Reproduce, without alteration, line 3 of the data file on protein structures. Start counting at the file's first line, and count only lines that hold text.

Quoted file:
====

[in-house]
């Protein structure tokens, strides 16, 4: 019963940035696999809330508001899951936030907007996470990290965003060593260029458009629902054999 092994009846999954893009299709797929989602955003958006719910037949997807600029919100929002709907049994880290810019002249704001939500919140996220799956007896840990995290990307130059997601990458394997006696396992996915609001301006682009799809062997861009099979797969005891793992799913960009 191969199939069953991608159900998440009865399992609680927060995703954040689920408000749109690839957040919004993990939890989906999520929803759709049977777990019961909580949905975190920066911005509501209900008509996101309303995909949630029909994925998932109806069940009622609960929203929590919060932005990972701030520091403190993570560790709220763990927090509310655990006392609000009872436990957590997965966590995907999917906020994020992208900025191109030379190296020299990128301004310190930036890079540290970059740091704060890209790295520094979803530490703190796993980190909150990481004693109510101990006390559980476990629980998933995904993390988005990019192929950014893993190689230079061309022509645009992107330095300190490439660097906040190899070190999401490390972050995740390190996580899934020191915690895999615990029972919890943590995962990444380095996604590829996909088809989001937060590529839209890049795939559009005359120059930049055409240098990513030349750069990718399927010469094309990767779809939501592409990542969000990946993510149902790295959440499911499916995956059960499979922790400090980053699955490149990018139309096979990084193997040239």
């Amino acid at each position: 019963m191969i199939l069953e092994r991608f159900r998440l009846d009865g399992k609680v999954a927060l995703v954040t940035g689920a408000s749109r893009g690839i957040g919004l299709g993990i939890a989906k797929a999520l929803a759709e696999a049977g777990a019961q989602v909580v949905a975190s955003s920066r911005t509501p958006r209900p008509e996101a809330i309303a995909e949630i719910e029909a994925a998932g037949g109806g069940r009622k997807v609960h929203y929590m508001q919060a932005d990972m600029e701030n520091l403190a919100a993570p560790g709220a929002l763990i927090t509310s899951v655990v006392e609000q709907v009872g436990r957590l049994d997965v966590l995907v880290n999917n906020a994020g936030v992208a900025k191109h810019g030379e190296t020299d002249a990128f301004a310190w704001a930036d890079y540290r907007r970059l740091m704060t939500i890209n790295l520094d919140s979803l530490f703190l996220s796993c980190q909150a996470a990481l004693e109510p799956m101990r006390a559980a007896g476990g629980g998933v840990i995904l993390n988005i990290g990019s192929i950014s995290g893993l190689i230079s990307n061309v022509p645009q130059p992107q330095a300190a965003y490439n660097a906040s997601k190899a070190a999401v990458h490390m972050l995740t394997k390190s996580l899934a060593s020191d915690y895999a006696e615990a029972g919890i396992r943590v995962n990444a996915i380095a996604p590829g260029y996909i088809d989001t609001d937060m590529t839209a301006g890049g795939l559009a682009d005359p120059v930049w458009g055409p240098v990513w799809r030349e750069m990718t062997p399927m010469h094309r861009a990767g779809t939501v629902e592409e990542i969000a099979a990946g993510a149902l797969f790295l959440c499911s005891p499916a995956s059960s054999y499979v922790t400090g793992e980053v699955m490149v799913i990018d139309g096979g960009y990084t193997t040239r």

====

């Amino acid at each position: 019963m191969i199939l069953e092994r991608f159900r998440l009846d009865g399992k609680v999954a927060l995703v954040t940035g689920a408000s749109r893009g690839i957040g919004l299709g993990i939890a989906k797929a999520l929803a759709e696999a049977g777990a019961q989602v909580v949905a975190s955003s920066r911005t509501p958006r209900p008509e996101a809330i309303a995909e949630i719910e029909a994925a998932g037949g109806g069940r009622k997807v609960h929203y929590m508001q919060a932005d990972m600029e701030n520091l403190a919100a993570p560790g709220a929002l763990i927090t509310s899951v655990v006392e609000q709907v009872g436990r957590l049994d997965v966590l995907v880290n999917n906020a994020g936030v992208a900025k191109h810019g030379e190296t020299d002249a990128f301004a310190w704001a930036d890079y540290r907007r970059l740091m704060t939500i890209n790295l520094d919140s979803l530490f703190l996220s796993c980190q909150a996470a990481l004693e109510p799956m101990r006390a559980a007896g476990g629980g998933v840990i995904l993390n988005i990290g990019s192929i950014s995290g893993l190689i230079s990307n061309v022509p645009q130059p992107q330095a300190a965003y490439n660097a906040s997601k190899a070190a999401v990458h490390m972050l995740t394997k390190s996580l899934a060593s020191d915690y895999a006696e615990a029972g919890i396992r943590v995962n990444a996915i380095a996604p590829g260029y996909i088809d989001t609001d937060m590529t839209a301006g890049g795939l559009a682009d005359p120059v930049w458009g055409p240098v990513w799809r030349e750069m990718t062997p399927m010469h094309r861009a990767g779809t939501v629902e592409e990542i969000a099979a990946g993510a149902l797969f790295l959440c499911s005891p499916a995956s059960s054999y499979v922790t400090g793992e980053v699955m490149v799913i990018d139309g096979g960009y990084t193997t040239r």